Undser Shtetl Brent - Bente Kahan - Jiddischkeit * A Concert In The Jewish Spirit (CD, Album)


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African Studies Library Borrow it. Alumni Medical Library Borrow it. Astronomy Library Borrow it. Fineman and Pappas Law Libraries Borrow it. Frederick S. Pardee Management Library Borrow it. Mugar Memorial Library Borrow it. Through the play of hypotyposis the puppets do not appear as mere things on a string to be watched unresponsively, but rather as cognitive objects with deep vested significance.

It certainly presumes to make use of these aims but not as direct proof of their truth or the point-by-point analysis of any given postulate. I will not render the anecdotes in detail because I wish to encourage the reader to turn to them herself. Put briefly, the first one describes an impressionable youth who loses his ability to perform gracefully because of an unfortunate incident involving a classical artwork, attempted mimicry, and the barely checked ridicule of his teacher.

For the second one, Herr C gives an off- the-wall travel account of a bear reared domestically at a Baltic farm against whom he is goaded into an impossible fencing match. It is true these bizarre snippets are at first confusing.

But, when viewed from the vantage point of aspiring for tran- scendence for something we cannot do, something beyond our cognitive kenthe lesson learned is clarified. These scenes and insights remind us that, in Kleist, the metaphysical question remains because it cannot be eliminated. It is also possible the show might just stop, having run out of images and the words to describe them.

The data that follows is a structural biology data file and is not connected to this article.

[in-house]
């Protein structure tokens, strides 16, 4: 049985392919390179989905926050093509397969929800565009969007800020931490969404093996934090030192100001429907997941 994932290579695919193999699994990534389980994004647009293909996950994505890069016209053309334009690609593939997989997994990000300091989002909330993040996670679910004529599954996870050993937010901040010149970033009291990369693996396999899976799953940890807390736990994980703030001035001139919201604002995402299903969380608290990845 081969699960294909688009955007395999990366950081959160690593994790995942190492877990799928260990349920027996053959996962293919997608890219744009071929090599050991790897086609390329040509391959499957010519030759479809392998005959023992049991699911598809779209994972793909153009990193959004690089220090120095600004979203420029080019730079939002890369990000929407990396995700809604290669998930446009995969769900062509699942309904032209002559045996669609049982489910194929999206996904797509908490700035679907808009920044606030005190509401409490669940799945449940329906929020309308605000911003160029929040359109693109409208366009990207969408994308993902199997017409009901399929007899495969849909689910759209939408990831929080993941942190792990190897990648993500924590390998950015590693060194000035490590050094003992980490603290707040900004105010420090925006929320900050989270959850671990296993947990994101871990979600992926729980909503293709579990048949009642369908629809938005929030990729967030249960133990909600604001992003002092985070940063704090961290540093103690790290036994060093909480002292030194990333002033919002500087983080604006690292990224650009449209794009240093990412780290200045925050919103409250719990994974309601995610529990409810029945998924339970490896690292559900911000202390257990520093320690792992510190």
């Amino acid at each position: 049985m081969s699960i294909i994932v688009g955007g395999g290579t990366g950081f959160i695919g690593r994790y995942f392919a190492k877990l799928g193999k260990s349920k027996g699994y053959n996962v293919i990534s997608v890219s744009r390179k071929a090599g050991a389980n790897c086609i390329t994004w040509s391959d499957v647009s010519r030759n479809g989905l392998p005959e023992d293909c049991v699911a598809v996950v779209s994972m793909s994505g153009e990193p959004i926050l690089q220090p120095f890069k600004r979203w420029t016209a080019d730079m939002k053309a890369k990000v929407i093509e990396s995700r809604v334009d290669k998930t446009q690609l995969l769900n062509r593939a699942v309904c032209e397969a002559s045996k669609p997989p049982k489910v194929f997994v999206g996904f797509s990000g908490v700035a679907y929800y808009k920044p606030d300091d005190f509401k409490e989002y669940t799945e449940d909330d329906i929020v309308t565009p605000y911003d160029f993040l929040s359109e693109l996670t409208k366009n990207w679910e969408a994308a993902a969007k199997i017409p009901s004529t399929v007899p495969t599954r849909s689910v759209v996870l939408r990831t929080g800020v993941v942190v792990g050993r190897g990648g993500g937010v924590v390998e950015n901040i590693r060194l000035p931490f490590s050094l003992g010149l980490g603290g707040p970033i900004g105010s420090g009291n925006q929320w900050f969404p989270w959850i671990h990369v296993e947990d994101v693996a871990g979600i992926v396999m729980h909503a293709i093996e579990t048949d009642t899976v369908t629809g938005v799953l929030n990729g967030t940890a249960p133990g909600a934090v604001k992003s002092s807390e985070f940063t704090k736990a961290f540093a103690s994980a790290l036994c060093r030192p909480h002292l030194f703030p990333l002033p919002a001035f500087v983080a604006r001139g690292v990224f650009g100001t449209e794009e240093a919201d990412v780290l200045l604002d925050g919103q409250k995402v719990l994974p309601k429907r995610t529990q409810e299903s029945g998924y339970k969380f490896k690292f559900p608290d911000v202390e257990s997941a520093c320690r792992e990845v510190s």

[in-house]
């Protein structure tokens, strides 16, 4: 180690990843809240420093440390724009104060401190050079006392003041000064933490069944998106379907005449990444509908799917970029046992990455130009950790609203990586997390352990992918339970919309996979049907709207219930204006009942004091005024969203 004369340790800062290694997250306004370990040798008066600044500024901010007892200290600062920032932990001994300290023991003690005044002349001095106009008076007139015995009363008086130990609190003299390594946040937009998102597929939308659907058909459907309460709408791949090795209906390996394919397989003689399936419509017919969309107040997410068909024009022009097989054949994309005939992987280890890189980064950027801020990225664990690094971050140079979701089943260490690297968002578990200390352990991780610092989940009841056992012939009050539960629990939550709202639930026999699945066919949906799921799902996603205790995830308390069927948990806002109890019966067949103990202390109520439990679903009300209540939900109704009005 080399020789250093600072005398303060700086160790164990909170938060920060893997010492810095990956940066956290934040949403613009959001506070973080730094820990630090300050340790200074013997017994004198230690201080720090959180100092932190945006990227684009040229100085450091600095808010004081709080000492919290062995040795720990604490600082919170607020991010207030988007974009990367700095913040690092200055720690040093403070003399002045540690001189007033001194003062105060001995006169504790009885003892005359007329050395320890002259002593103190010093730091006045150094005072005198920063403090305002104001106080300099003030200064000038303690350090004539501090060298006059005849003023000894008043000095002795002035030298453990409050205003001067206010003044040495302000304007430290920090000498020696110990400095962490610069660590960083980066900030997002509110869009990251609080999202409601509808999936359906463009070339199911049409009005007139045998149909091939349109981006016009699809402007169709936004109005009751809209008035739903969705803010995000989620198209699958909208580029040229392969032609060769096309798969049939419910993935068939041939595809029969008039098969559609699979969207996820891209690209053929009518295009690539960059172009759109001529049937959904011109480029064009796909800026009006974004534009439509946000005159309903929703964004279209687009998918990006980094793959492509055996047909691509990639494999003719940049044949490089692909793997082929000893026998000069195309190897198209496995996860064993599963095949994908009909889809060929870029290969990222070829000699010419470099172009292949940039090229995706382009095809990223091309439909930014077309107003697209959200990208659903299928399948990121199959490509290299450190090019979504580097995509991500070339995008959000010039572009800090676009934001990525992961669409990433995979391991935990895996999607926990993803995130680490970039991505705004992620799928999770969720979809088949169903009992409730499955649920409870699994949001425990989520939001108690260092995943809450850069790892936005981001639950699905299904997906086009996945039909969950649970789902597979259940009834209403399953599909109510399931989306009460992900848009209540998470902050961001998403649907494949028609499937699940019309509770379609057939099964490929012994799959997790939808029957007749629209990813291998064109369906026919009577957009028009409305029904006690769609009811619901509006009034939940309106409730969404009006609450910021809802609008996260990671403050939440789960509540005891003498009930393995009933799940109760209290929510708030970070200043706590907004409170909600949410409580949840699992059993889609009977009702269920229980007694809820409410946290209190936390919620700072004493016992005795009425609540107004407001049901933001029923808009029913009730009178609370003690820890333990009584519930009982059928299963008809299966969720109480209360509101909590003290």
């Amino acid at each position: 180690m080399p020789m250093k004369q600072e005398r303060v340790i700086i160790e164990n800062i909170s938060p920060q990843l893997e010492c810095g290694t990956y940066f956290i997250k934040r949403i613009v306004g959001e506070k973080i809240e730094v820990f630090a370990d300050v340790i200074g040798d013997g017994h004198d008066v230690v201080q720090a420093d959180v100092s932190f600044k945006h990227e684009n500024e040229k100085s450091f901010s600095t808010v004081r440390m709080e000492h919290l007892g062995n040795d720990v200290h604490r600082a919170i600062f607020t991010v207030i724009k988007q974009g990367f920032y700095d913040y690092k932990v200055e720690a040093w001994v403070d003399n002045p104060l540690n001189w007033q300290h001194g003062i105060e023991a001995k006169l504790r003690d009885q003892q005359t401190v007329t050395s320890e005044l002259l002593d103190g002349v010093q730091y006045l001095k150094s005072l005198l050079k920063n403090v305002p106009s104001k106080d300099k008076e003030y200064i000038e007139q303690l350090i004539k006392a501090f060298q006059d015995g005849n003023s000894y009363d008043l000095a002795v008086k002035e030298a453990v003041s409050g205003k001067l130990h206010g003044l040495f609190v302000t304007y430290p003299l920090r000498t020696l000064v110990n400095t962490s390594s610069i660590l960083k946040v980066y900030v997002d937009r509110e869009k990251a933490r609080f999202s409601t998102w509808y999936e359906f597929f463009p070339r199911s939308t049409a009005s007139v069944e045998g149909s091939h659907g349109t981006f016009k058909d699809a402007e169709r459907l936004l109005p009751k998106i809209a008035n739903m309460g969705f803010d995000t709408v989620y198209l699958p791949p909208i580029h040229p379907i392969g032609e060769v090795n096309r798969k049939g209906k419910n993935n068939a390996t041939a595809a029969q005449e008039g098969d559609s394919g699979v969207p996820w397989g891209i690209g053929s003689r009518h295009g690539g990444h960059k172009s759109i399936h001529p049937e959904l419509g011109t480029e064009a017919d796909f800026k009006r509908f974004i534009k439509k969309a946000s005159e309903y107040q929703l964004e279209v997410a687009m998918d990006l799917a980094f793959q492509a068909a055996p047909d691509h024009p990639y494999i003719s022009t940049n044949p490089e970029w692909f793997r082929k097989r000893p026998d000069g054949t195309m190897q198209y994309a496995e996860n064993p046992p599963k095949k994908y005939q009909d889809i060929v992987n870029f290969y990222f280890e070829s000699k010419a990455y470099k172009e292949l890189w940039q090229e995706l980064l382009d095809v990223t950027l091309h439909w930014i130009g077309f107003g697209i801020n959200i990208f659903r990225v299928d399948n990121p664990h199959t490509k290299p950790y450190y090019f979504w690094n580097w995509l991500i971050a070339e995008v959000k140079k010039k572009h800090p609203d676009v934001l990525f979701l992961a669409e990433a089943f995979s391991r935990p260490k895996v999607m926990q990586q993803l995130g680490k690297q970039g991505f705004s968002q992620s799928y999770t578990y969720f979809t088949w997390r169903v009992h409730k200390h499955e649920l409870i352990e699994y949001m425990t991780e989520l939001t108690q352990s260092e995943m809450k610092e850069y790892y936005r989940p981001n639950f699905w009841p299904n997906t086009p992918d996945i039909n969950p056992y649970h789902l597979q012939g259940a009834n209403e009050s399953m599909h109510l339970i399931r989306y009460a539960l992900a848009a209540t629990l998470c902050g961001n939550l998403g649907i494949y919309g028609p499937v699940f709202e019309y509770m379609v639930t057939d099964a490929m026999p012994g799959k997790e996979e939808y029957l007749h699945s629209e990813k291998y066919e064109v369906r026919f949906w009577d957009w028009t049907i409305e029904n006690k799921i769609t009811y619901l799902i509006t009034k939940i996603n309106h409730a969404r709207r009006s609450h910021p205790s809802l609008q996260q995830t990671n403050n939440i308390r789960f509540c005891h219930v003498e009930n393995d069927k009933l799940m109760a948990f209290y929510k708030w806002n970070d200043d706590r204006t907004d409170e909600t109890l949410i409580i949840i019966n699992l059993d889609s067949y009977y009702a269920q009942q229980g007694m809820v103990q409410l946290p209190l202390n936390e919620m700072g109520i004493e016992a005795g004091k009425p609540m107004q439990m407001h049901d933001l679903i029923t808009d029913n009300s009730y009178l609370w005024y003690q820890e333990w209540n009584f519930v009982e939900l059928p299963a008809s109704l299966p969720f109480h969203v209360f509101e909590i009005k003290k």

What kind of experience would that be? Allerdings, antwortete er, das ist das letzte Kapitel von der Geschichte der Welt. In view of the preceding dialogue and the puppet show be- fore their eyes, the narrator wonders if the only way to return to innocence would actually be through more knowledge instead of the opposite. Instead of letting go of our needs, urges, and desires to explain, investigate, and peruse, should we not rather heat up the pursuit—watch and learn from puppets, making up more and more off-kilter arguments and anecdotes to force language to its limits?

While her interpretation may be useful in questions of self-reflection, it does not remove the problem of the stare. For as words fly out of our mouths at any time to describe and explain what we see, there is no given trajectory that they will trace and indicate where they will land. Inasmuch as there is both distraction and hope over what anything means or will result in, the belief always comes with a poignant sense of loss and banishment exposed to recurring sweeps of shame and fear of death.

If, for example, we sought to dem- onstrate successfully how human ambition to reach a higher plane could be explained by describing the meaning of a puppet show, hypotyposis made it possible through the symbol of the ground.